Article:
Posterior Tibial Tendon Reconstruction
Posterior tibial tendon dysfunction, also known as acquired flatfoot, is one of the most common deformities of the foot and ankle. This issue occurs when the posterior tibial tendon is torn or degenerative, and then stretches, resulting in the flattening of the arch of the foot.This condition is progressive, and can lead to a rigid flatfoot over time.
The symptoms of flatfoot typically include pain and swelling around the foot and ankle. Patients often experience pain that becomes significantly worse during physical activities such as walking or running. Posterior tibial tendon reconstruction is a corrective surgery for the collapsed arch in the foot, with the additional goal of relieving these symptoms. This procedure may include tendon transfer, heel realignment, lateral column lengthening, and Achilles lengthening.
The Posterior Tibial Tendon Reconstruction Procedure
Posterior tibial tendon reconstruction is performed when nonsurgical treatments, such as anti-inflammatory medications, physical therapy and bracing/orthotics have failed to provide relief. Once the posterior tibial tendon has been damaged, it will no longer perform its main function, which is to provide proper support to the arch of the foot. But the exact procedure used will depend on the severity of the patient’s condition.
There are several types of surgical techniques used for posterior tibial tendon reconstruction, including:
- Gastrocnemius recession. This procedure focuses on lengthening the two muscles located in the calf area in order to reduce pressure at the front of the heel as well as improve foot function. Gastrocnemius recession also helps reduce calf tightness, which may prevent the ankle from moving fully upward. Calf tightness can contribute to a variety of problems, including heel pain and difficulties walking comfortably. This surgery treats flatfoot and prevents it from recurring. It may be performed in combination with other procedures used in the correction of flatfoot.
- Tendon transfer. This procedure is performed to correct flatfoot and reconstruct the lost arch in the foot. During the tendon transfer, part of the damaged tendon is removed and replaced by a tendon taken from a different location in the foot. Typically, this is the flexor digitotorum longus(FDL.)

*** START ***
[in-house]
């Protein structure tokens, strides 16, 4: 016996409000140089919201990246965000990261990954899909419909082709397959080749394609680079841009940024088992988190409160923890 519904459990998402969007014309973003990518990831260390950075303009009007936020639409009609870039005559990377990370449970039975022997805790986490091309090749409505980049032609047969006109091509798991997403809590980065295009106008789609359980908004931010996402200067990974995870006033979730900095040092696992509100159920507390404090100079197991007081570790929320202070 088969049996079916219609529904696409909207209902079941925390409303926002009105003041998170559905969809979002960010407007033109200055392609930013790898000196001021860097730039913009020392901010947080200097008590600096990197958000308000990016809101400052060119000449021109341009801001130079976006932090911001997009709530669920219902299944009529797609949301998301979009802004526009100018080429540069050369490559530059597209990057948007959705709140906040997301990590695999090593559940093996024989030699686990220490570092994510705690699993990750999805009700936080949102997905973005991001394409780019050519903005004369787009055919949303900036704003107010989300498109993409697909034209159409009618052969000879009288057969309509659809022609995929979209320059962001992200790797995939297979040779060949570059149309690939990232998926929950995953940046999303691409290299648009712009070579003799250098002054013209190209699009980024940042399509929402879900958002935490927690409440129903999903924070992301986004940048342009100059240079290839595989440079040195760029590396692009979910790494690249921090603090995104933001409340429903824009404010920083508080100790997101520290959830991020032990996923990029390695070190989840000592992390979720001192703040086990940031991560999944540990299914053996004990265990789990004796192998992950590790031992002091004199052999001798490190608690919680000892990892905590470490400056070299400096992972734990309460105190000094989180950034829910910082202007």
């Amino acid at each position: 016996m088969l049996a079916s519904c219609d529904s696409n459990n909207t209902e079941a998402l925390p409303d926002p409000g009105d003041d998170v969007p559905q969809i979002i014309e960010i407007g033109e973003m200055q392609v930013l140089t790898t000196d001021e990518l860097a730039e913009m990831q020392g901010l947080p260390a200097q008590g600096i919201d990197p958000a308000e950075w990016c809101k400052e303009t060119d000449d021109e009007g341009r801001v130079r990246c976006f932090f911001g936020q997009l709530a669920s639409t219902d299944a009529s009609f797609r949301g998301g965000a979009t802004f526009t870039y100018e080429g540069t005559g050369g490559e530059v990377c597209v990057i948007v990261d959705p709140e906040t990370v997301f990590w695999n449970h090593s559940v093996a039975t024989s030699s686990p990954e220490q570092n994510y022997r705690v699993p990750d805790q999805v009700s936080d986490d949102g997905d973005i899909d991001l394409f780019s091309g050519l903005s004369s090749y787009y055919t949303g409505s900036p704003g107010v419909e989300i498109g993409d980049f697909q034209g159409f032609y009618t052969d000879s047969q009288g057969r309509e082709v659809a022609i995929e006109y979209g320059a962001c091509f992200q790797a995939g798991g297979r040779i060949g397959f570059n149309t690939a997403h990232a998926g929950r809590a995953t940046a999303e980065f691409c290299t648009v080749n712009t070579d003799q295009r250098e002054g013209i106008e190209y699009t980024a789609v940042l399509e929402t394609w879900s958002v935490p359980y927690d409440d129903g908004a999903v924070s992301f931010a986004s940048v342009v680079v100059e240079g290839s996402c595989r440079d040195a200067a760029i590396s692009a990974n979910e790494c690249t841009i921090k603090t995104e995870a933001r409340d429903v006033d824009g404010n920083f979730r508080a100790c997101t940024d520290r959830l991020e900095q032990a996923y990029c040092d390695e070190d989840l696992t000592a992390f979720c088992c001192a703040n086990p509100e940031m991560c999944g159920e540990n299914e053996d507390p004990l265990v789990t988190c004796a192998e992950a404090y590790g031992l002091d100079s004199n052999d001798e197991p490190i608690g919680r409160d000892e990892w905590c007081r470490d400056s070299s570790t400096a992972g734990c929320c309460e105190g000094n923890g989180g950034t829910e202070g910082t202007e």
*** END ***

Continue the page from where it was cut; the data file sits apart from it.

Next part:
- Tenosynovectomy. A method of cleaning the tendon, this procedure may be used for less severe cases of posterior tibial tendon dysfunction. A tenosynovectomy can be effective when the shape of the foot has not changed but there is swelling and pain over the tendon. During this surgery, inflamed tissue around the tendon is removed and cleaned away.
- Osteotomy. This procedure involves the cutting and restructuring of the bones in the foot into an arch. The heel bone and midfoot section will likely be reshaped when this technique is utilized in order to achieve the best result possible. Screws are frequently used to hold the bones in place as they heal.
- Fusion. Flatfoot may be accompanied by stiffness due to the duration of the flatfoot. This often means that the foot does not have the necessary flexibility to be corrected using tendon transfers or bone cuts. Fusion, also known as arthrodesis, is used to realign the foot, and helping improve the alignment of the foot.
Recovery from a Posterior Tibial Tendon Reconstruction
Posterior tibial tendon reconstruction procedures are generally complex forms of surgery that require a significant recovery period. However, the recovery time from posterior tibial tendon reconstruction will vary depending on the procedure performed as well as the individual patient. The severity of the flatfoot and the amount of motion possible in the ankle area following the procedure are factors that help determine how long it will take for the patient to recover. Some patients may need up to a year to achieve complete recovery.